In many food animal production systems, treatment protocols are an important component of maintaining herd health.  A treatment protocol is the veterinarian’s instruction for disease management and can be developed within the context of a veterinary-client-patient relationship.  A well-designed treatment protocol should include: 

  • Case definition  
    • Signs/symptoms that indicate the animal has met the requirements for receiving treatment 
  • Drug regimen – administration instructions that specify: 
    • The drug 
    • Dose to be administered 
    • Route of drug administration 
    • Site of drug administration (drug label or BQA guidelines) 
    • Maximum volume of drug administered per injection site 
    • Needle size 
    • Frequency of administration (examples: single injection or every 12 hrs)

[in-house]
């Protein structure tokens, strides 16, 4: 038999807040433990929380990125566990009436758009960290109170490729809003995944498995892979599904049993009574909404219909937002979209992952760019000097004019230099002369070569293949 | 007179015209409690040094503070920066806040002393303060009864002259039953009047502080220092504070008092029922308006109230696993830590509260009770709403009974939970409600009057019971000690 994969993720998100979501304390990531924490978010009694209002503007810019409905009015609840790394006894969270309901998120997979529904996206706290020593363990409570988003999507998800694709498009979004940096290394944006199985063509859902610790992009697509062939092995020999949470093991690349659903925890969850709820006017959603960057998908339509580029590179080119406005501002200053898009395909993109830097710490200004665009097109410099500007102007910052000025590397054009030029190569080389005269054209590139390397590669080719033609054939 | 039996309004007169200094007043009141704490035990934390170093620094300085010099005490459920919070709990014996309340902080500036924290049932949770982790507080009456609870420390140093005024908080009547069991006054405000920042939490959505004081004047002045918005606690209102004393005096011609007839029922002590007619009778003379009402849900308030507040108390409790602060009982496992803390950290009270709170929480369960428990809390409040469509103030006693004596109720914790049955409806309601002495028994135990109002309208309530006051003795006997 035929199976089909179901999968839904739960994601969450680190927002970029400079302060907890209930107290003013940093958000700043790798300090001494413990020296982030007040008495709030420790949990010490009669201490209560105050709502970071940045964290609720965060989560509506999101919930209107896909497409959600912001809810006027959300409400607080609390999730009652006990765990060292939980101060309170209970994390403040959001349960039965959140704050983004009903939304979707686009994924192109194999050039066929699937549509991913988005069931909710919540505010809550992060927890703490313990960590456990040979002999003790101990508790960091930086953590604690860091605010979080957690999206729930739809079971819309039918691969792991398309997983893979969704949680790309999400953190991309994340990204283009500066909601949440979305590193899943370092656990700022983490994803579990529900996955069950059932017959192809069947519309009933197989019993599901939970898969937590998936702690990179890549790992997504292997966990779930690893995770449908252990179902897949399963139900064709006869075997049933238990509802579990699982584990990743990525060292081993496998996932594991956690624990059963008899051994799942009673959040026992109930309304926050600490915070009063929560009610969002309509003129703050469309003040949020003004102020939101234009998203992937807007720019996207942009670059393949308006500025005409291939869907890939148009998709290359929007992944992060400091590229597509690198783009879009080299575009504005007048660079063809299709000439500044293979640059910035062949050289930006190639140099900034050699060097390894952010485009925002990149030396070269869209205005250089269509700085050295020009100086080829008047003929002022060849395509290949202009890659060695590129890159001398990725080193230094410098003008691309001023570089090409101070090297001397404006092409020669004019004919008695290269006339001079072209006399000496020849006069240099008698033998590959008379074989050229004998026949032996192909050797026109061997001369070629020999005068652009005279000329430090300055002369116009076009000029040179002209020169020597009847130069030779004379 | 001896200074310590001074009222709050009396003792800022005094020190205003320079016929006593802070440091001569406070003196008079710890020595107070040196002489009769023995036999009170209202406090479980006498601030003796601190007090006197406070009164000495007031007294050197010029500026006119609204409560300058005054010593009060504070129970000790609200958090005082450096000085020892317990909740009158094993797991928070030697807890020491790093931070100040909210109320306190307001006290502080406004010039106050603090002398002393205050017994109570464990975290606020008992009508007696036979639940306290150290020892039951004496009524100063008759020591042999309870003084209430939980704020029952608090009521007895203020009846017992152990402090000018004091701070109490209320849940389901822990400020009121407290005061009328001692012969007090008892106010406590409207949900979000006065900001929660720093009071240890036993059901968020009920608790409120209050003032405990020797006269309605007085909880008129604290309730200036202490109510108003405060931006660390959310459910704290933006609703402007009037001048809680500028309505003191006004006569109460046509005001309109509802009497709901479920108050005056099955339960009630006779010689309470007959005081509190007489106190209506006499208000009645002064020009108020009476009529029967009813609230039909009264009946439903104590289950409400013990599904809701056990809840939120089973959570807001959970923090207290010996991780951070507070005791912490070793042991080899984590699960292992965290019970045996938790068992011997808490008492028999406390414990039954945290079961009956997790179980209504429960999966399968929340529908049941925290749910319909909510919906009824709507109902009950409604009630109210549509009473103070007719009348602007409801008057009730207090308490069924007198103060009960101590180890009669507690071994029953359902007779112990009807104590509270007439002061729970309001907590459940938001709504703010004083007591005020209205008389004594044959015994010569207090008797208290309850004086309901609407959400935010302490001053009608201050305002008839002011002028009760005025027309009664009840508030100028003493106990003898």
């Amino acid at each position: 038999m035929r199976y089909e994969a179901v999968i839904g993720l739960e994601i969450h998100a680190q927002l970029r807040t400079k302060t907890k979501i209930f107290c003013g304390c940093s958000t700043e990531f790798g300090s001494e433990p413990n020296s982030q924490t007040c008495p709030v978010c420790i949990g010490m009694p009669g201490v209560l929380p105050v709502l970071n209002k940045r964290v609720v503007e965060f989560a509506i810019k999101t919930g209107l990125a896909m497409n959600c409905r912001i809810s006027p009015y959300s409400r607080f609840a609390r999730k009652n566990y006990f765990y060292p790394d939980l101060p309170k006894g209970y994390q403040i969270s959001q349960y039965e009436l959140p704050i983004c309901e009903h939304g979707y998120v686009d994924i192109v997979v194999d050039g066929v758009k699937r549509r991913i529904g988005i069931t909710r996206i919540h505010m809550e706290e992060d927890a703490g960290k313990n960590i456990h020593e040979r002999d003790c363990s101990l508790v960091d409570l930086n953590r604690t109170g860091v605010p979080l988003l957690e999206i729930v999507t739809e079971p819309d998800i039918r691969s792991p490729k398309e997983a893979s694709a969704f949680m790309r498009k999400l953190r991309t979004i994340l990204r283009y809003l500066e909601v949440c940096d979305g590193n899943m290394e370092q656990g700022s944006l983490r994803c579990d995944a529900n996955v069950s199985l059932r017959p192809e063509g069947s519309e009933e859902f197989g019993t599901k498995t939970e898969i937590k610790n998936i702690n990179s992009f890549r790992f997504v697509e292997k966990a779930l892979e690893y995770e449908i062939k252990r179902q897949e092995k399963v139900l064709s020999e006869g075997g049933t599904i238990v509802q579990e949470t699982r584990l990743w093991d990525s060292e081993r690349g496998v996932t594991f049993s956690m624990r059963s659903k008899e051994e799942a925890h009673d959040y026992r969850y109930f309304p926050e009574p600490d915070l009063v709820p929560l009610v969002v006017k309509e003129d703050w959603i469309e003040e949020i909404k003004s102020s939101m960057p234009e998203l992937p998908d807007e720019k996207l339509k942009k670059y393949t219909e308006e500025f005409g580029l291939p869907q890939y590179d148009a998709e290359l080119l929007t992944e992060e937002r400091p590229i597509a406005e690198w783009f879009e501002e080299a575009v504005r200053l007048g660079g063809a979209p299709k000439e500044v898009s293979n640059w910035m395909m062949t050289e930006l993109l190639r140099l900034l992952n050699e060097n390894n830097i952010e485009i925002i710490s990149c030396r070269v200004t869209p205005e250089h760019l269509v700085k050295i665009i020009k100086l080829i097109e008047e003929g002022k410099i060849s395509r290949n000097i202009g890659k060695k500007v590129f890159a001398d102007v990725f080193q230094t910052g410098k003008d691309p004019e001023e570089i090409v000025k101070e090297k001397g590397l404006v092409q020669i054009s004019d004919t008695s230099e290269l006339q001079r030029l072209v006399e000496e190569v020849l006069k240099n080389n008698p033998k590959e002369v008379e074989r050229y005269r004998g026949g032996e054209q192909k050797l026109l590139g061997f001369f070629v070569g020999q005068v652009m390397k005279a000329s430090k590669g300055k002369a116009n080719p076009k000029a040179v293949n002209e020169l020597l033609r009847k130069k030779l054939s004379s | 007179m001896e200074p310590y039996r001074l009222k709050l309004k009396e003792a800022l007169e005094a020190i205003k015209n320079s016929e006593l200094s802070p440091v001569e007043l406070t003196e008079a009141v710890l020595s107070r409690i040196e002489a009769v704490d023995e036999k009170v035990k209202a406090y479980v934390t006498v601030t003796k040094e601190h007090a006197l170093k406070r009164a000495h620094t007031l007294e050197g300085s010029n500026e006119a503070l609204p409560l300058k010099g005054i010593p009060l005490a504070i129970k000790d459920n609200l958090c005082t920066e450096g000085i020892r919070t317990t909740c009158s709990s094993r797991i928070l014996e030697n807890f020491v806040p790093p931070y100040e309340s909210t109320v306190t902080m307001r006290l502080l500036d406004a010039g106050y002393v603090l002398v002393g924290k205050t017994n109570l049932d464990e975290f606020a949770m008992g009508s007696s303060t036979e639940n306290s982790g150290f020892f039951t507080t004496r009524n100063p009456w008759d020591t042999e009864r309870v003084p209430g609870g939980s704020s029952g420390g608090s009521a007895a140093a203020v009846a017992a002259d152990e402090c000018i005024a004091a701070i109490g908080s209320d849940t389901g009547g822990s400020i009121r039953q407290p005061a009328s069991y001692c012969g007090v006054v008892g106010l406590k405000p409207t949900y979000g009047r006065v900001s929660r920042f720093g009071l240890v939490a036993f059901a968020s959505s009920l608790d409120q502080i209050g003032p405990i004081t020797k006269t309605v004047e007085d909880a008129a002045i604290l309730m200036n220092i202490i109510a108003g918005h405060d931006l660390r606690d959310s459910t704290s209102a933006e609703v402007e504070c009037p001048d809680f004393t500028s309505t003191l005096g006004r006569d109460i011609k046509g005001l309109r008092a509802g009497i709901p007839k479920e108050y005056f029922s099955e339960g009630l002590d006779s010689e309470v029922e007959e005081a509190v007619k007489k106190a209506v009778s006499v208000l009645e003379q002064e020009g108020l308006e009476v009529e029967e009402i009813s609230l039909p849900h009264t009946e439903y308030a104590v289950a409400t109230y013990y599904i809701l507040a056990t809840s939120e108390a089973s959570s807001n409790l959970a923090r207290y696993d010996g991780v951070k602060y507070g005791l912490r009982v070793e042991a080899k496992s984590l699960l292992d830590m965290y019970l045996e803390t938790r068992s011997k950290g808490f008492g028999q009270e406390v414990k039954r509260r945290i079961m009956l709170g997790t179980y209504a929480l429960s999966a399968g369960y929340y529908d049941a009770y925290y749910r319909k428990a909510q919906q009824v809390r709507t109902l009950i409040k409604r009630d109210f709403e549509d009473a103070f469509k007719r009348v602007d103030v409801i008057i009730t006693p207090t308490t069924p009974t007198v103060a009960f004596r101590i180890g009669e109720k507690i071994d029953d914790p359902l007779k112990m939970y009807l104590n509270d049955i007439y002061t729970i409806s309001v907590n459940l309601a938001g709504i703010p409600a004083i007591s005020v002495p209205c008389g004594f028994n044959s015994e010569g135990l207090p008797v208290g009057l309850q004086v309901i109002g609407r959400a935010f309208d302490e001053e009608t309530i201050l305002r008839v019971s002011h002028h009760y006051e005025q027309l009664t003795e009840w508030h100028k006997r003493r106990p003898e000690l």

• Treatment duration 
  • Treatment success/failure criteria 
    • Indicators that the animal requires additional treatment 
  • Secondary/additional treatments 
    • Drug regimen details as above 
  • Instructions for disposition of treated animals 
    • Withdrawal time for meat (and milk if used in lactating dairy cows) 
    • Salvage slaughter vs. euthanasia for treatment failures 

The treatment protocol should be agreed upon by farm personnel and the veterinarian.  By sticking to the protocol, it ensures the best treatment outcomes and allows for evaluation of treatment effectiveness.  While a change in protocol may be necessary in rare cases, this should only be done after consultation with your veterinarian.